Edit: I’ve done a little more checking, and I now think that this is Bird Cherry.

It was late afternoon now and it had clouded up, the wind had picked up, there were a few drops of moisture in the air and when I emerged from the woods on to Gummer How, I realised that it had grown quite cold.

Still there were the views for compensation…

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It was very satisfying to look back on where I had walked for the last two days.

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Lakeside and Summer House Knott. Notice Bigland Barrow and Haverthwaite Heights behind – both long overdue a revisit from me.

Duncan Turner gives this day as 16¼ miles with 2891′ of ascent. It took me a good deal less time than the day before had, which probably puts some perspective on how long that was. I’d cut it slightly short by stopping below Gummer How, but MapMyWalk measured it as 28km which is actually a bit further. (But subsequently ‘lost’ the data, so I can’t include a bird’s-eye Google-earth map. (Andy thinks that this might be a problem with the antiquity of my phone, rather than one inherent in the app.).

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It is an excellent route, thoroughly recommended. If you had more time you might incorporate Black Crag and Wansfell on either side of the head of the lake. If you are contemplating following in my footsteps, then please consider buying a copy of ‘Windermere: Walking Around the Lake’, not just because it’s a handy and informative guide, but because royalties from the book are donated to Holehird which provides a home for people living with disabilities and which is just off the route.

Talking of charity appeals:

In the summer, I shall be attempting to complete the annual 10 in 10 challenge. Briefly, the idea is to walk a route over 10 Wainwrights in 10 hours or less.  You can find out more here.

The event is a fundraiser and I’m hoping to get some sponsorship for the Multiple Sclerosis Society. My Just Giving page is here. All donations, however small, will be most welcome. I should add that the sponsorship is not a condition of my entry and that I’ve already paid a fee to enter which covers all costs, so all sponsor money would go directly to charity.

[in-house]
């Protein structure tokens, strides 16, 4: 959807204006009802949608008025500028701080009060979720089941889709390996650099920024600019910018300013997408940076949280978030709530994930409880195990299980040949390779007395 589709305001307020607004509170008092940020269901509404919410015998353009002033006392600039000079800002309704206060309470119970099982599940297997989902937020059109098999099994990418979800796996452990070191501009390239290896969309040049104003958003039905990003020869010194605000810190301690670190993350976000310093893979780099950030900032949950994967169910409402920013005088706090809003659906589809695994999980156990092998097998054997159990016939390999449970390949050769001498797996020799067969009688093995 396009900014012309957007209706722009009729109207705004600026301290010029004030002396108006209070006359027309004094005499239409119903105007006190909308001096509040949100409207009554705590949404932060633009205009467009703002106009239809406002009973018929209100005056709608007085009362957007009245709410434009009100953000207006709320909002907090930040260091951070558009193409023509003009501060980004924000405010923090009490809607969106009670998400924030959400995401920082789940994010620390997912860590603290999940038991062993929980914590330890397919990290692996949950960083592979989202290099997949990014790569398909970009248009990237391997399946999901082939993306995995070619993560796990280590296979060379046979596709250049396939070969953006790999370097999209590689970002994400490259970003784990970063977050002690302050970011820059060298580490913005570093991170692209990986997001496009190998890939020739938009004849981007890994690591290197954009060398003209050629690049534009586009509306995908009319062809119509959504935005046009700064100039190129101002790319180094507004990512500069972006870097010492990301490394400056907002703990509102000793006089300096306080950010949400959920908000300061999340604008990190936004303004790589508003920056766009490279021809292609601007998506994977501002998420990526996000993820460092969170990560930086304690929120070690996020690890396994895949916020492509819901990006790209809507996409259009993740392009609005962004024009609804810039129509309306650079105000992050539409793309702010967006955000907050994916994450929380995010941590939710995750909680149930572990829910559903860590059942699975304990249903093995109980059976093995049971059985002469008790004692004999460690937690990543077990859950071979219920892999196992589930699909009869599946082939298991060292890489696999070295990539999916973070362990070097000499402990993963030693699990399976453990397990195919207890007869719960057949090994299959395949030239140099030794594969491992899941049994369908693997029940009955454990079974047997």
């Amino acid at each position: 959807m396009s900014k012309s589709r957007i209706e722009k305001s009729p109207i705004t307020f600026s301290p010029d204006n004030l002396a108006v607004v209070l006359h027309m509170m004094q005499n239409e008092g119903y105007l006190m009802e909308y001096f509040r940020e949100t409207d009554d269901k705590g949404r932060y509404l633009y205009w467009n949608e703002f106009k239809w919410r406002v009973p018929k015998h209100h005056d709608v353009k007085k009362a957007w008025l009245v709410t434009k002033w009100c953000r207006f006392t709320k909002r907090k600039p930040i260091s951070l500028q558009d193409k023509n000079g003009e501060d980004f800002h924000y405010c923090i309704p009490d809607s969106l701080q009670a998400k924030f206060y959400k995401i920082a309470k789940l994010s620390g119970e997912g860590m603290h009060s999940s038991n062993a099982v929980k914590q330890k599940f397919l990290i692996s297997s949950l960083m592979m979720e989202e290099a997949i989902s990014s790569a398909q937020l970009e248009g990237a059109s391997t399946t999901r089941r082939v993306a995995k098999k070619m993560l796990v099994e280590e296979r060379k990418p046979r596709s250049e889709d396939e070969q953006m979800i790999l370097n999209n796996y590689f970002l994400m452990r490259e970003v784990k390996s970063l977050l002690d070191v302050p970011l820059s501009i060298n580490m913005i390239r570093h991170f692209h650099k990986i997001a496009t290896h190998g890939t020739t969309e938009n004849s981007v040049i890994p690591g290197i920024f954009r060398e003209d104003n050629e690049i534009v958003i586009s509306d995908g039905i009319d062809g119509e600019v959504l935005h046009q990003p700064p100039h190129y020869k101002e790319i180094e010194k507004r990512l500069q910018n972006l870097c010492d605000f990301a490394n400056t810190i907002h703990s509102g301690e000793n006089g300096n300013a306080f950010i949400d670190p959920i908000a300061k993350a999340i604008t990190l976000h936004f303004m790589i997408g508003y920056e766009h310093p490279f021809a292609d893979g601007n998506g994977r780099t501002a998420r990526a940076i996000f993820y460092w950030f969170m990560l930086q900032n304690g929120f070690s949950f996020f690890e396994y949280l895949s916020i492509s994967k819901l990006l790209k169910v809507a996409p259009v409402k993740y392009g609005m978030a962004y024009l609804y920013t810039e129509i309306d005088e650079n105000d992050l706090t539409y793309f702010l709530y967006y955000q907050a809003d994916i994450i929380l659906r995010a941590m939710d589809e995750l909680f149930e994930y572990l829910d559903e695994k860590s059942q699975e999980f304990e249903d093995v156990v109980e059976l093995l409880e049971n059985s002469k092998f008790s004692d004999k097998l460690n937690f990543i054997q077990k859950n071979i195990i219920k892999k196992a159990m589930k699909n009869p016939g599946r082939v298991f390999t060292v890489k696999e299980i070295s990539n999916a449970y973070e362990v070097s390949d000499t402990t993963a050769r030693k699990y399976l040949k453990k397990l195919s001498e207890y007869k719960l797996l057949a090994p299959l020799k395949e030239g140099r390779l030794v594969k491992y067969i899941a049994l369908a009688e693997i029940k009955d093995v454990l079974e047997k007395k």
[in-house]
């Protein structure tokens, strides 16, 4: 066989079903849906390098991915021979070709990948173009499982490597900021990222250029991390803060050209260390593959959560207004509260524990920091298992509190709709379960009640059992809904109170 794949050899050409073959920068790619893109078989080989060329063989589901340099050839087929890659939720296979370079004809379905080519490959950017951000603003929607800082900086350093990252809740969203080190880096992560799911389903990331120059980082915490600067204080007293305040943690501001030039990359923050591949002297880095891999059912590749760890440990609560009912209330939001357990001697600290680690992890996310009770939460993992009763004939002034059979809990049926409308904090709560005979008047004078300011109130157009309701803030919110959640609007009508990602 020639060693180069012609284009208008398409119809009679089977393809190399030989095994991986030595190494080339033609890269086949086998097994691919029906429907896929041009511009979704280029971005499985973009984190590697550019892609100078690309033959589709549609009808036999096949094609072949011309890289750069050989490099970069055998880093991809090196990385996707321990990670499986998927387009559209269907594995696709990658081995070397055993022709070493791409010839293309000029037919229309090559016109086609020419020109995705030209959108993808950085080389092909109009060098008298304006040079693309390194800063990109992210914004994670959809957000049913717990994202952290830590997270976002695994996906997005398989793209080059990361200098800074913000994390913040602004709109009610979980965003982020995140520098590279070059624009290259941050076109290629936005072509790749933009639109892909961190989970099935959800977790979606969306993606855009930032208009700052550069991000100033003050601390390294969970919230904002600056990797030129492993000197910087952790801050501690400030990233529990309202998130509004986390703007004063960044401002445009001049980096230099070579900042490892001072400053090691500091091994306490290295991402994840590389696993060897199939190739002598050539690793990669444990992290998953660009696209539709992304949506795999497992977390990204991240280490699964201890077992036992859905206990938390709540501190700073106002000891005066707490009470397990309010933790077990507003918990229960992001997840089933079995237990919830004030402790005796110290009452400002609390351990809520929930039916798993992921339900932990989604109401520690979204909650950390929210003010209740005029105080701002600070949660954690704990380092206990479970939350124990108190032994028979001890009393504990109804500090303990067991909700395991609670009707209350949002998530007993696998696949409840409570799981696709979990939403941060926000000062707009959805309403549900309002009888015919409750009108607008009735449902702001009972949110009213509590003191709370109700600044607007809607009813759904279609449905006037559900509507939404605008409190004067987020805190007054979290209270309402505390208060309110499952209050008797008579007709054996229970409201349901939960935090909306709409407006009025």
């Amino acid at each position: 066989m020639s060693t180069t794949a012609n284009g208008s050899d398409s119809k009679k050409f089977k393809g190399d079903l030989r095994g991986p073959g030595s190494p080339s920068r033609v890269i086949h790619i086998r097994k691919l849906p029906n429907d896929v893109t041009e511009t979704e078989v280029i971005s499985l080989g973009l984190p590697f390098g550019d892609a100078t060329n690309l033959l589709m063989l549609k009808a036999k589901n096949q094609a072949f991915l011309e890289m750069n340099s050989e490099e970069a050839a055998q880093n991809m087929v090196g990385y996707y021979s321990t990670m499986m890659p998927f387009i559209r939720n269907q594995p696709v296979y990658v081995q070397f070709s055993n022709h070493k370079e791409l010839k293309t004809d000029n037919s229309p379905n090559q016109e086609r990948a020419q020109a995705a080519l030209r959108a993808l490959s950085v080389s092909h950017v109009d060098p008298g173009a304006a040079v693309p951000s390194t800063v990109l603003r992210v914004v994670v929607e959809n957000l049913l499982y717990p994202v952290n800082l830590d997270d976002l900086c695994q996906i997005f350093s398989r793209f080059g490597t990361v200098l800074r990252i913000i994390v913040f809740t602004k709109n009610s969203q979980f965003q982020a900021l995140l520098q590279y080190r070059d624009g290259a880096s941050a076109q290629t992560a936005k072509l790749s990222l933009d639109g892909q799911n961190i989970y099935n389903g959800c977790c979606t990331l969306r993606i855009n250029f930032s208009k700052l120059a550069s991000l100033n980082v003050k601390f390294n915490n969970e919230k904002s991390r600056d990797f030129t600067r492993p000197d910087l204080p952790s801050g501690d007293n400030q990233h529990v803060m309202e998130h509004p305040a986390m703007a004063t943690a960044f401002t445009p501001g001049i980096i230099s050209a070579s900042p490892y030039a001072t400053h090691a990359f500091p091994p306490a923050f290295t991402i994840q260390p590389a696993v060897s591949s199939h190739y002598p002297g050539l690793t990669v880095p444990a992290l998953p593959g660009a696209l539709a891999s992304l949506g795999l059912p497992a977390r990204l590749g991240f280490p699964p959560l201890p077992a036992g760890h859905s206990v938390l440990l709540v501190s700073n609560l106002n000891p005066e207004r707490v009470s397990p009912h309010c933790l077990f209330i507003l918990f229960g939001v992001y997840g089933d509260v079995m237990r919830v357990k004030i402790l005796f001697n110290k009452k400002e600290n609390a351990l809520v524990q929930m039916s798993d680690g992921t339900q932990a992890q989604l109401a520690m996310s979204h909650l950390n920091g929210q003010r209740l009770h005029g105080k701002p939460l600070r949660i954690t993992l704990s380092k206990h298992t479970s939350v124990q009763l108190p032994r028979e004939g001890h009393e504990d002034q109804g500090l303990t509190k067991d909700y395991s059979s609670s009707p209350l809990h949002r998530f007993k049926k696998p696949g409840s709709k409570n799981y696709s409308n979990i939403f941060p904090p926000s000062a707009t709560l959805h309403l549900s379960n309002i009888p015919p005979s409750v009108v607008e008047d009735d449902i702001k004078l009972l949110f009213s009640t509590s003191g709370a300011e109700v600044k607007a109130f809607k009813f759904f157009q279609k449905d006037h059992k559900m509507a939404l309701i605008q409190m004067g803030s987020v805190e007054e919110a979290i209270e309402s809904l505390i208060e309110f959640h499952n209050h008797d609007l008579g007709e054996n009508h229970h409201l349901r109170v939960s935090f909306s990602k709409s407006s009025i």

A heartfelt thanks to those who have donated already. The event is getting frighteningly close, so I’ll shall soon stop pasting this onto the end of posts, I promise. I could really do with about another year, or maybe two, to prepare….

 

 

Round Windermere II

Round Windermere I

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Windermere and the Coniston Fells from the road south of Gummer How.

B was on a rugby tour to North Wales. I was originally signed up to go, but then had second thoughts. Much as I like watching B and his teammates play, and chatting to the other parents, I also fancied a weekend in the hills. After a great deal of deliberating, I decided I wouldn’t accompany the team to Llandudno, but get some wild-camping in instead.

But then, as the weekend approached, the forecast was pretty dire. Rain, wind, rain and a lot more wind was expected. I hastily changed my plans and opted for a lower-level alternative with warm and dry lodgings at the end of it.

My new plan was to walk around Windermere over the course of two days. That’s the lake, not the town – A was very confused by my plan and seemed to think I would spend the entire weekend wandering the streets of Windermere, presumably looking a bit lost whilst doing so.

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Looking down to Lakeside and Summer House Knott.

True to form, I started my walk in a light rain. I’d elected to leave my car in the small car park below Gummer How, which as well as being relatively near to the southern end of the lake has the huge advantage of being free.

I’ve long wanted to do this walk, since picking up a copy of ‘Windermere: Walking Around the Lake’ by Duncan Turner. He suggests catching the ferry from Fell Foot to Lakeside, which neatly avoids the main A590, but I was making an early start and the first ferry wouldn’t be until late morning, so I decided to string together footpaths and lanes to take me around the end of the lake.

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Dropping down the road towards Fell Foot, I could see the Saturday Morning Park Run taking place in the park. TBH has been a couple of times and has encouraged me to give it a go. One day perhaps.

Eventually, I picked up a delightful path through Beech woods carpeted with Bluebells…

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…which brought me out close to Staveley in Cartmel, a small hamlet which I’m not sure I’ve ever visited before. Which is perhaps why I’ve never heard of Millerbeck Light Railway before…

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St, Mary’s church is slightly outside the village.